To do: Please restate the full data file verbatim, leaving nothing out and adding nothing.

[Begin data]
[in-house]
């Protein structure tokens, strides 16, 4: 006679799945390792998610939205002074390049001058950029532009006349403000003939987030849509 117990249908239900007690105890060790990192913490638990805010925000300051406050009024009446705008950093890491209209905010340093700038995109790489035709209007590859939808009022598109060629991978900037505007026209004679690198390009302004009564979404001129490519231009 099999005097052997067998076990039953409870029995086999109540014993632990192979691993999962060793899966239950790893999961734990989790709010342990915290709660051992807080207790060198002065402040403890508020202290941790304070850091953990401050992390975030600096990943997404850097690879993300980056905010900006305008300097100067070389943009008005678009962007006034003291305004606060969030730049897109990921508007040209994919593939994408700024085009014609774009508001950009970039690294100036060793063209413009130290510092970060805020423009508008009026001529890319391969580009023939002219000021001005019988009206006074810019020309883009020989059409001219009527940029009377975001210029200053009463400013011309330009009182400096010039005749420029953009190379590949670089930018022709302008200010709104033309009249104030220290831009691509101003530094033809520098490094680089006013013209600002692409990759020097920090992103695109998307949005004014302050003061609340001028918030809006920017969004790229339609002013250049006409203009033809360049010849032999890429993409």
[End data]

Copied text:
[in-house]
């Protein structure tokens, strides 16, 4: 006679799945390792998610939205002074390049001058950029532009006349403000003939987030849509 117990249908239900007690105890060790990192913490638990805010925000300051406050009024009446705008950093890491209209905010340093700038995109790489035709209007590859939808009022598109060629991978900037505007026209004679690198390009302004009564979404001129490519231009 099999005097052997067998076990039953409870029995086999109540014993632990192979691993999962060793899966239950790893999961734990989790709010342990915290709660051992807080207790060198002065402040403890508020202290941790304070850091953990401050992390975030600096990943997404850097690879993300980056905010900006305008300097100067070389943009008005678009962007006034003291305004606060969030730049897109990921508007040209994919593939994408700024085009014609774009508001950009970039690294100036060793063209413009130290510092970060805020423009508008009026001529890319391969580009023939002219000021001005019988009206006074810019020309883009020989059409001219009527940029009377975001210029200053009463400013011309330009009182400096010039005749420029953009190379590949670089930018022709302008200010709104033309009249104030220290831009691509101003530094033809520098490094680089006013013209600002692409990759020097920090992103695109998307949005004014302050003061609340001028918030809006920017969004790229339609002013250049006409203009033809360049010849032999890429993409």